MEMORANDUM OPINION AND ORDER
The Barbers, Hairstyling for Men & Women, Inc. ("Barbers") and two other corporations have filed what they label their Petition To Compel Arbitrations ("Petition") against 24 individual defendants, purporting to invoke federal jurisdiction on diversity-of-citizenship grounds. Based on its initial review of the Petition,
this Court sua sponte dismisses both the Petition and this action for lack of subject matter jurisdiction.
All of the defendants have previously joined as name plaintiffs in a putative class action against the three plaintiff corporations and a number of other defendants in the Circuit Court of the Third Judicial Circuit, Madison County, Illinois, under the case caption Bishop v. Doctor's Associates, Inc., No. 97 L 231. Here the corporate plaintiffs (which are numbered among the defendants in the state court lawsuit) seek to force the controversies that have been identified in that putative class action to be submitted instead to binding arbitration at the American Arbitration Association's office here in Chicago. But an examination of the Petition and of the Complaint in the Madison County action (Petition Ex. 1) confirm that plaintiffs cannot properly call on this federal court to take on this action.
To begin with, plaintiffs' counsel inexplicably refer in the Petition only to the residence of each of the individual defendants, although of course their respective states of citizenship (which may differ from where they reside) are instead the relevant facts for diversity jurisdiction under 28 U.S.C. § 1332(a)
--see, e.g., America's Best Inns, Inc. v. Best Inns of Abilene, L.P., 980 F.2d 1072, 1074 (7th Cir. 1992)(per curiam); Dausch v. Rykse, 9 F.3d 1244, 1245 (7th Cir. 1993)(per curiam). That lapse on counsel's part is only partially cured by the fact that the states of citizenship of most of the defendants have in fact been identified in the Madison County Complaint, where the same persons are named as plaintiffs in the putative class action.
But as to three of the defendants--Donald, Monica and Darrel Costello--Petition PP19-21 and Madison County Complaint P19 speak only of their respective states of residence. Diversity between all plaintiffs on the one hand and all defendants on the other must of course be total ( Strawbridge v. Curtiss, 7 U.S. (3 Cranch) 267, 2 L. Ed. 435 (1806)). Hence even that partial omission compels this Court to reject the case, as it now stands, on subject matter jurisdictional grounds.
Because it seems likely that the flaw referred to in the preceding paragraph would turn out to be curable, this Court would ordinarily (as it typically does in such situations) simply grant plaintiffs leave to effect such a cure, if possible, within some specified short period of time (see Section 1653). But here that would do plaintiffs no good, for the other essential component of diversity jurisdiction--the requisite amount in controversy--is also lacking.
Petition P25 does assert--without any support--that "the individual matters in controversy each exceed the sum or value of $ 75,000.00, exclusive of interest and costs." That assertion is directly belied, however, by the underlying Madison County Complaint that plaintiffs have made an integral part of their claim. As the Petition here makes plain, plaintiffs' prayer for relief (emphasis added) asks for "an Order pursuant to 9 U.S.C. § 4 directing each defendant to proceed with a separate arbitration with plaintiffs in the manner provided by the arbitration provisions of the parties' franchise agreements." But as the state court Complaint makes crystal clear, each of the persons named here as defendants (or sets of defendants, where applicable), all of whom have brought their respective claims as plaintiffs in the state court, has expressly limited those claims to less than $ 75,000 (and has also done so on behalf of all other putative class members) via state court Complaint P52:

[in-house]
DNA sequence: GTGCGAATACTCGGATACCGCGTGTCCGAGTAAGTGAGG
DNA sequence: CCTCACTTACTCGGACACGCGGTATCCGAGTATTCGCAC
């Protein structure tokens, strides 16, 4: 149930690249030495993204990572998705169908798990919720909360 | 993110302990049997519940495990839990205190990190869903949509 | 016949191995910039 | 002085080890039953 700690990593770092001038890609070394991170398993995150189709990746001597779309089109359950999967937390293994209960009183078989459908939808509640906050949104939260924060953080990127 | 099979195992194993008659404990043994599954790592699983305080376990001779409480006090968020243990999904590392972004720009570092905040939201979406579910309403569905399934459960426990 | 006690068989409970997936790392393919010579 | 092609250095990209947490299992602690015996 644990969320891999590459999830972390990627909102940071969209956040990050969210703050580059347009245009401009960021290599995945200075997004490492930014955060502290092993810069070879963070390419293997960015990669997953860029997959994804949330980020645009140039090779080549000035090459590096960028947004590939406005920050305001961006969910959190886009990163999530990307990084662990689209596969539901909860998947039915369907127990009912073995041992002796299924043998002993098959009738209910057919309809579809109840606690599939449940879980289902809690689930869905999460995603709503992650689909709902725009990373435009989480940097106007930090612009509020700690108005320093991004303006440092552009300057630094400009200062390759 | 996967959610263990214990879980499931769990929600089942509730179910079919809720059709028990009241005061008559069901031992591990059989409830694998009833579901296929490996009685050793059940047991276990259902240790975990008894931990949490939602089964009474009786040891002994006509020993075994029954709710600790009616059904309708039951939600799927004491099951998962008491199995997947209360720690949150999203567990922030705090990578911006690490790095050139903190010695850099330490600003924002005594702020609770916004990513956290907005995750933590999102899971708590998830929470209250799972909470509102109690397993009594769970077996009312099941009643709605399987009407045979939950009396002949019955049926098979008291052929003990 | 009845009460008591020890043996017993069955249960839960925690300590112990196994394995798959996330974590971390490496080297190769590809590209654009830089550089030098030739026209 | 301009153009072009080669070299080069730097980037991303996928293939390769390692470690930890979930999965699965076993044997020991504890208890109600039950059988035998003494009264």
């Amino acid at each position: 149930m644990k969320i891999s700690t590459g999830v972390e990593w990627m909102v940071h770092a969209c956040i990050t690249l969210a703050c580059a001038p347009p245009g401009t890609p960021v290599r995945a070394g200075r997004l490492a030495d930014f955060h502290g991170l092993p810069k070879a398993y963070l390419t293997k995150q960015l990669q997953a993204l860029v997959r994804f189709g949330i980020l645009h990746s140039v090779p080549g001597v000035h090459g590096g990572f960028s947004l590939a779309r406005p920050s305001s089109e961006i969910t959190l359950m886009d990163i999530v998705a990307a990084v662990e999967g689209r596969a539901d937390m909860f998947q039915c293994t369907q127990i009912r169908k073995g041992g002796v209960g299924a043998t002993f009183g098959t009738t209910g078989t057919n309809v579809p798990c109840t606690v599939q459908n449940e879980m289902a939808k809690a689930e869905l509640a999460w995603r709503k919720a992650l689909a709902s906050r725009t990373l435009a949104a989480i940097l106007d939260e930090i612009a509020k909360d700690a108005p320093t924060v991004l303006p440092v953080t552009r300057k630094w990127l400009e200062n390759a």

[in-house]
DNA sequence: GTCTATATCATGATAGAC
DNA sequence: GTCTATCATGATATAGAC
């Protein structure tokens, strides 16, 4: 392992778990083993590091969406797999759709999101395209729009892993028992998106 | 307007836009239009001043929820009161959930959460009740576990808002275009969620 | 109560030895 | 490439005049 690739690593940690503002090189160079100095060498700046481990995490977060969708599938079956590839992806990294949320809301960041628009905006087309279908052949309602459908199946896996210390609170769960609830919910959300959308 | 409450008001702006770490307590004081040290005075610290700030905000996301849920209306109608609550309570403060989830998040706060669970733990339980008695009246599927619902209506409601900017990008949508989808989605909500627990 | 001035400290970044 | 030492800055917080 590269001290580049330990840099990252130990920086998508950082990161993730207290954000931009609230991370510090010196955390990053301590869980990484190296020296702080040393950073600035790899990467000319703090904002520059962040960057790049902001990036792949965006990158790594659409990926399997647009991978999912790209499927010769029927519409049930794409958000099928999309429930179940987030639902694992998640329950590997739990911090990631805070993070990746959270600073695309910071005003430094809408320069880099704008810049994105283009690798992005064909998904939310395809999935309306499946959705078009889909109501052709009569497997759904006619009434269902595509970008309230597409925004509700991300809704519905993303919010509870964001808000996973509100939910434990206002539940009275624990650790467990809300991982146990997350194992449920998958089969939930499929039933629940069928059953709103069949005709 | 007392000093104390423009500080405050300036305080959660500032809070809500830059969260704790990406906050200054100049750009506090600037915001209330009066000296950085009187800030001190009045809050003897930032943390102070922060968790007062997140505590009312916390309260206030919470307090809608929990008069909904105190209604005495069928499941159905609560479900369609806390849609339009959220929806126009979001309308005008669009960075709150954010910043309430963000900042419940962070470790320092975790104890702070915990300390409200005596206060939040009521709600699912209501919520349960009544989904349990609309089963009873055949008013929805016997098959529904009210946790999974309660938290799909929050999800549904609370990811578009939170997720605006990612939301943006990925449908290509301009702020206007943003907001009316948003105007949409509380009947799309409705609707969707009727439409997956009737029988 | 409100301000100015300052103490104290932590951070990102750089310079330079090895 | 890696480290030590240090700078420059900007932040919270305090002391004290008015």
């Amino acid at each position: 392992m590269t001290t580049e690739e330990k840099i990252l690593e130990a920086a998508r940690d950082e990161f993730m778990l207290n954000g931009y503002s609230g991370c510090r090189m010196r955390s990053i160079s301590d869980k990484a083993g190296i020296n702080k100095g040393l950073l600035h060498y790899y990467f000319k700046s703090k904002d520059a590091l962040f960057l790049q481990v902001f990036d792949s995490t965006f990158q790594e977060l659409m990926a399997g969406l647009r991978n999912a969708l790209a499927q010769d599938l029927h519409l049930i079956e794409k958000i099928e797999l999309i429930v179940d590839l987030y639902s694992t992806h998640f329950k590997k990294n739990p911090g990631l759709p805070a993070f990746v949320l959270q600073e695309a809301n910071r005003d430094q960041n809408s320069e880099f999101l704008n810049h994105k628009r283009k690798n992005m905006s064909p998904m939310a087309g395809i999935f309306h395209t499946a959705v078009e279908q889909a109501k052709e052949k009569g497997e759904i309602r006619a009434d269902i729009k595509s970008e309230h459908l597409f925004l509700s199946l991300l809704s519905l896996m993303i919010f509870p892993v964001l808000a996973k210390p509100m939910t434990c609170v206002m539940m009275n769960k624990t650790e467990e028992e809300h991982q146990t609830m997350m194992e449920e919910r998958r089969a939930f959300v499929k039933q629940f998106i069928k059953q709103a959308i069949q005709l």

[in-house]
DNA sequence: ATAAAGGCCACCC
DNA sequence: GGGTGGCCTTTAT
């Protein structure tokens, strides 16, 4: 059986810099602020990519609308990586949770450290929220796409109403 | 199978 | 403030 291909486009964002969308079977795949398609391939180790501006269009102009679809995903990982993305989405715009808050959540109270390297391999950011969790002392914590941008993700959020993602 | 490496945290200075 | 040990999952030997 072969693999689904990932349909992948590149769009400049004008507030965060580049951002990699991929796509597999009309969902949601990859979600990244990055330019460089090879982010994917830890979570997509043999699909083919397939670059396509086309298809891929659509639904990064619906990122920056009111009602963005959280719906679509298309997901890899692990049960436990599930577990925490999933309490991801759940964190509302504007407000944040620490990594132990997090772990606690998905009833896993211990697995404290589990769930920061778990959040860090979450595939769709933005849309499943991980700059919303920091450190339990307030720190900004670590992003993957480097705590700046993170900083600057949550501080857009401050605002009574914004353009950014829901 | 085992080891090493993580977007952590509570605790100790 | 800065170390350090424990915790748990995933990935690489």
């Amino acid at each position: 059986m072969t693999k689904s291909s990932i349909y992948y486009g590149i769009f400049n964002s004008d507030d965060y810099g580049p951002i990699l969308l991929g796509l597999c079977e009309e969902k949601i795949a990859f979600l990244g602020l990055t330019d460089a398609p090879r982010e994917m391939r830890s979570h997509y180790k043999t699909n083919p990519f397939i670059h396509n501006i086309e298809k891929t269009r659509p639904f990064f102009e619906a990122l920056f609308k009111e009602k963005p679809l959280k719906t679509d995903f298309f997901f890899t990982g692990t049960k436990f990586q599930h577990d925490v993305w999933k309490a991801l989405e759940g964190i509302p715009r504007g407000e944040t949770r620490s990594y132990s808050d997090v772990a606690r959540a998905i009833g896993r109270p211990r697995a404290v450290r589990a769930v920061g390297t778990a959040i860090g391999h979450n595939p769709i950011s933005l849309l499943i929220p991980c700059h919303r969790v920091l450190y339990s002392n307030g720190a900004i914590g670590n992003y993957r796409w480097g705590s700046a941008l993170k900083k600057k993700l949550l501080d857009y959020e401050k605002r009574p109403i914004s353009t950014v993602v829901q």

The claims for actual damages and punitive damages, treble damages and attorneys fees in the aggregate, under all counts of this Complaint against all Defendants, when combined, do not exceed the sum of $ 74,950.00 for each franchisee.
That allegation is incorporated by reference into each of the several counts in the state court lawsuit, and the prayer for relief in each count reiterates that limitation.
It is equally patent that the plaintiffs in that state court litigation, now the prospective defendants here, did not pick that figure out of the air. They and their lawyers were obviously keenly mindful of the minimum jurisdictional amount in controversy required for diversity litigation, and they clearly wanted to forestall any possible removal of their state court lawsuit to the federal courts. This Court has confirmed in a number of opinions ( In re Amino Acid Lysine Antitrust Litig., 927 F. Supp. 273, 275-76 (N.D. Ill. 1996) appears to be the only one published in F. Supp.) that at least one name plaintiff in a putative class action grounded in diversity must possess the requisite amount in controversy before federal jurisdiction can attach--and in this instance none of the present defendants meets that requirement vis-a-vis the present plaintiffs.
As is taught by the seminal (and still definitive) opinion in this area, St. Paul Indemnity Co. v. Red Cab Co., 303 U.S. 283, 294, 82 L. Ed. 845, 58 S. Ct. 586 (1938):
If [plaintiff] does not desire to try his case in the federal court he may resort to the expedient of suing for less than the jurisdictional amount, and though he would be justly entitled to more, the defendant cannot remove.